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from Jill 2214 Days ago #
Votes: 1

Wow, two comments in a row by John I agree with. (Checking to make sure I’m really awake.)

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from NickWilsdon 2214 Days ago #
Votes: 0

@jill Yep I noticed that too - amazing eh? I even had to vote him up myself.

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from iBrian 2213 Days ago #
Votes: 1

"Hey, if I move out of my house, it’s not ethical to come along and spray paint graffiti on the side of it, not in my book."For those who disagree, it always seems "right" when done to other people, not themselves.Of all of the tactics that can be debated and discussed, anything which can potentially hurt somebody in a real emotional, spiritual or physical sense is not worth profiting from. I’m a SEO because I like to solve problems, help people, and get paid for it. Sometimes I’ve done things wrong, but I’ve tried to correct for those mistakes. I personally think there is no excuse for willfully hurting people once made aware these are the actions of your business decisions. I wouldn’t even call it an issue of ethics - it’s about being human.Lydon’s fake story didn’t aim to hurt anybody, but spamming sites which may look abandoned potentially does.2c.

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from Gab 2213 Days ago #
Votes: 0

"Bullshit. Hey, if I move out of my house, it’s not ethical to come along and spray paint graffiti on the side of it, not in my book. And if I no longer update a blog that’s say a tribute to some friend who has died, and you run a crappy little linkspamming tool to drop something on it, you suck. Sorry. But it does suck."Hmm, that’s a perspective I hadn’t considered. @John - You’re going way off on a tangent that I’m going to refute once and leave things as is afterwards. For the record, I’ve studied ethics in college and am studying law now (insert lawyer jokes here :D ). And I know plenty of folks who’ve read till their sight goes dim and that hardly makes an impression on me.While we’re on the topic though, I’ll point out this non-sequitur in your comment: "Sorry, but the entire concept of Western Culture and Civilization is based upon judging people.  I am not the one callings things Ethical and unethical, you are."[Putting aside your sweeping generalization about Western culture etc., which I don’t accept,] then consider that judging people is different than judging things or actions.  Yet you just assimilated the two, before differentiating them later on.As to act-centered ethics vs person-centered ethics, every major legal system in the world takes that as its basis. We charge people with committing unethical actions, not with being jerks. I think that speaks volumes .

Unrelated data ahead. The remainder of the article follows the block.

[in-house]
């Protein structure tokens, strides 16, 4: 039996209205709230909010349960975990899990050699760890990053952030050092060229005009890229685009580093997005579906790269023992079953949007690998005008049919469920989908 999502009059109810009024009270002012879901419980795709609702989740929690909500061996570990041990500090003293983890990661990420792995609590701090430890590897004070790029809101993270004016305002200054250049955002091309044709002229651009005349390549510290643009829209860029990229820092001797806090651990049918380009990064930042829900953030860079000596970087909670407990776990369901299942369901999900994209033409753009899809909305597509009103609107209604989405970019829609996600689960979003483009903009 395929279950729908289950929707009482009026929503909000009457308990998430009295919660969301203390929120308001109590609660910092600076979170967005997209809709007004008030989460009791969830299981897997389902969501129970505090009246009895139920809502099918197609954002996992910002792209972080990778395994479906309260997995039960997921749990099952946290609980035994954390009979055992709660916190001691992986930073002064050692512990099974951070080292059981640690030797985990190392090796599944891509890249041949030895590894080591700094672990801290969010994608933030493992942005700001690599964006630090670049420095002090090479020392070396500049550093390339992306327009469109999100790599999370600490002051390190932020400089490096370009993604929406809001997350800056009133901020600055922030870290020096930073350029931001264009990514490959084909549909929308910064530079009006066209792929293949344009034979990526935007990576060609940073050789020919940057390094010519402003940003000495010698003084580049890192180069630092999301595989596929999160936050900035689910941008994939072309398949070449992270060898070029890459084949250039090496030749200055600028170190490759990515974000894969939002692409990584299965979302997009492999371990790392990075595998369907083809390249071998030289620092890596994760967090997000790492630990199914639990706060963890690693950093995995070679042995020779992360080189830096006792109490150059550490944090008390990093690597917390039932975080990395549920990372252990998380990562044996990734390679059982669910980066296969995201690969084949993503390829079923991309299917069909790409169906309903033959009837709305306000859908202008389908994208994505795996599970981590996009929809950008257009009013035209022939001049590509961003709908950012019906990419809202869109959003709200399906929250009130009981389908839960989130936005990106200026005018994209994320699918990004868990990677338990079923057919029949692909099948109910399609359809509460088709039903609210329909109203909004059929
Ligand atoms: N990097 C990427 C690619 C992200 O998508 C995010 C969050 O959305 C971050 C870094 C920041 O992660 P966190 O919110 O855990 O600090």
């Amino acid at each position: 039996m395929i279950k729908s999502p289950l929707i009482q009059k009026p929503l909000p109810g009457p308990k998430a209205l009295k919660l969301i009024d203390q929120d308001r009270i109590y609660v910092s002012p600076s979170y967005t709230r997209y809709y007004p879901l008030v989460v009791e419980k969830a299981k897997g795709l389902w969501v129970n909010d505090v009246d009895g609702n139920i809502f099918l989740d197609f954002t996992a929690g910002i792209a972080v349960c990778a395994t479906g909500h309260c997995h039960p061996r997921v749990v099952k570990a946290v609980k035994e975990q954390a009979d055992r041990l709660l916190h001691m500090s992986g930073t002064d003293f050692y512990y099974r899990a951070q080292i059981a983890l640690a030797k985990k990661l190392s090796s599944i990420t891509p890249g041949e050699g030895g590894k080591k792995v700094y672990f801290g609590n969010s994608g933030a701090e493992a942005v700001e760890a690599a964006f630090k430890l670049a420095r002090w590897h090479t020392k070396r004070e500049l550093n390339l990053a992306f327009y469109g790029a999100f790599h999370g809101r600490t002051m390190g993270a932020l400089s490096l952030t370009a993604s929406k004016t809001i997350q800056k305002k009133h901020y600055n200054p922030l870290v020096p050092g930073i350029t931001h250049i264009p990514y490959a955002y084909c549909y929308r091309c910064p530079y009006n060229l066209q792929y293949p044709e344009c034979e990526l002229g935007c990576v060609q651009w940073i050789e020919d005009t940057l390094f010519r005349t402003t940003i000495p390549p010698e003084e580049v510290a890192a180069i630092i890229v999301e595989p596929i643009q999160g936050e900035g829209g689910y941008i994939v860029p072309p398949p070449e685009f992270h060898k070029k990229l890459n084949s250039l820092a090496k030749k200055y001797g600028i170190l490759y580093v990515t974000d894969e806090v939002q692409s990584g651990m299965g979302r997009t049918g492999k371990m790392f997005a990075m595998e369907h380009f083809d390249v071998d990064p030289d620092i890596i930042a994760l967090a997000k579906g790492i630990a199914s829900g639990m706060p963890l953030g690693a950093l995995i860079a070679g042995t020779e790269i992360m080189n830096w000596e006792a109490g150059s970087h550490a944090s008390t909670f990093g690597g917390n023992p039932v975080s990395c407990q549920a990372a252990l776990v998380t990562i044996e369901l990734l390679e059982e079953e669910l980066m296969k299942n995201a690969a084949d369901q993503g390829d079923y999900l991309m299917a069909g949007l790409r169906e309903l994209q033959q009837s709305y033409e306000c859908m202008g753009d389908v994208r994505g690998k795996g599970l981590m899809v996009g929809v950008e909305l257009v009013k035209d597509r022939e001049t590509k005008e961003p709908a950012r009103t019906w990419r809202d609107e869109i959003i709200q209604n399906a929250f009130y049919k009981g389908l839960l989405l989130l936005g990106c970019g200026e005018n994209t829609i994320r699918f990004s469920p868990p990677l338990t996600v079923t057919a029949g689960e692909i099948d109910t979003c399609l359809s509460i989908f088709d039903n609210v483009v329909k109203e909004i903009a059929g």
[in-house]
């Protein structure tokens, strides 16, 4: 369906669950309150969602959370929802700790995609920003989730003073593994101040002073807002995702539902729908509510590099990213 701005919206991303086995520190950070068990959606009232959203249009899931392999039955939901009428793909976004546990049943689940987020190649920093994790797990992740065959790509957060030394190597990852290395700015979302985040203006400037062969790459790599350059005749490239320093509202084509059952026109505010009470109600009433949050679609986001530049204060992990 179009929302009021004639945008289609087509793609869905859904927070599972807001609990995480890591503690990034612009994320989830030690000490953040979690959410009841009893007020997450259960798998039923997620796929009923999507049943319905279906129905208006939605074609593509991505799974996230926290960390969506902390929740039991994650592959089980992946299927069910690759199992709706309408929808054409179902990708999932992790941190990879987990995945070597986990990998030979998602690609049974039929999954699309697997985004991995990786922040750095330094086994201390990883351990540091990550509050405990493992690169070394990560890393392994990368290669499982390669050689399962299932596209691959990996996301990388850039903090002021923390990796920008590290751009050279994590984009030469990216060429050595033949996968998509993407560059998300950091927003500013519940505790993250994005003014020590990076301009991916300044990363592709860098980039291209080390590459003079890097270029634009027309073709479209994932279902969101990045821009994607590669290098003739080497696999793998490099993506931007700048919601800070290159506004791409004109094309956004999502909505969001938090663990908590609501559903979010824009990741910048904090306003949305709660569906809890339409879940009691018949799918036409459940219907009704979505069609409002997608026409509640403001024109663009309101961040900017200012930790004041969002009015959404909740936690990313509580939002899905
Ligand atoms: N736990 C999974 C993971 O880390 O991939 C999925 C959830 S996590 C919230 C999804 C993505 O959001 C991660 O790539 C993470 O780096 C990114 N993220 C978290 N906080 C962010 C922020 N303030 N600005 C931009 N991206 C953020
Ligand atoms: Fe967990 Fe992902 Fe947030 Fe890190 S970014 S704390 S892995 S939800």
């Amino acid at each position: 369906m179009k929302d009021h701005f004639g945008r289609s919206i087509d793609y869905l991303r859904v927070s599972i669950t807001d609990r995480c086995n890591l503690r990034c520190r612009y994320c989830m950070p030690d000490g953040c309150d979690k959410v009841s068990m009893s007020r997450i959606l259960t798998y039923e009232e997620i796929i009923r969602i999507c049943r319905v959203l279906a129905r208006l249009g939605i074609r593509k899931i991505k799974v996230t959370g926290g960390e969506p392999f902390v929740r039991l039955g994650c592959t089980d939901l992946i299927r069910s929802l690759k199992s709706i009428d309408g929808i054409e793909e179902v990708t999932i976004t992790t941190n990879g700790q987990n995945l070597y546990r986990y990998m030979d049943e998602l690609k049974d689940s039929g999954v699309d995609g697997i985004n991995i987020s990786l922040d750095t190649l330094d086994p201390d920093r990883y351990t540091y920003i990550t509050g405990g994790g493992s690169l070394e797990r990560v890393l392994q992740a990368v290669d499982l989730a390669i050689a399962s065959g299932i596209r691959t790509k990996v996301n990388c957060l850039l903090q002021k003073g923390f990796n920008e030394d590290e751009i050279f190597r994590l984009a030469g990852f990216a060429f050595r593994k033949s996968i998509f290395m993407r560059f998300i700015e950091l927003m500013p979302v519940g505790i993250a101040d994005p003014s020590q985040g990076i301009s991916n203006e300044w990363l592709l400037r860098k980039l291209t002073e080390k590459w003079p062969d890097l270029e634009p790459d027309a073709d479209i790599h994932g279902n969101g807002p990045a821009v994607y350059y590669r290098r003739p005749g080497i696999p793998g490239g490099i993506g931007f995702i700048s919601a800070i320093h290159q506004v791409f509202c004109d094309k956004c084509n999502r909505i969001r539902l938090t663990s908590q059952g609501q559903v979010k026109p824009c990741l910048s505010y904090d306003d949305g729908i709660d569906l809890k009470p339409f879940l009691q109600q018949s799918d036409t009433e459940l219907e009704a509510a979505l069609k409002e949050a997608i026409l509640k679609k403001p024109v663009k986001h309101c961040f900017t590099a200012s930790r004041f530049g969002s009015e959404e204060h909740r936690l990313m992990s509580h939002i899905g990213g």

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from JohnHGohde 2213 Days ago #
Votes: -1

From my very short sojourn into the SEM business, people make money off search engines by running some type of fraudulent business scam.  SEM and Sphinn is really very small potatoes when you look at the bigger picture of fraudulent business scams  going on in the Web.  So, the idea of trying to introduce ethics into a totally fraudulent small potatoes business in order to some how feel better about scramming money off of people seems quite ludicrous to me, if not downright offensive.  But, I can say that the Google spies out there are in fact taking notes off of these types of posts in order to root out more of the slimy webmastering from their search engine even though fraudulent PPC schemes seems to be their bread and butter.   I just guess that Google enjoys rubbing out the worst of the worst?  It is a funny world ain’t it?  There seems to be honor among thieves.And, we all know what the public perception of lawyers is. Human culture is all about judging people.  Just thought that you might want to know.  So, I have been very happy to post my opinions on Sphinn.Going into lawyering from SEM sounds like a person who cannot make up his mind about how he wants to scratch money.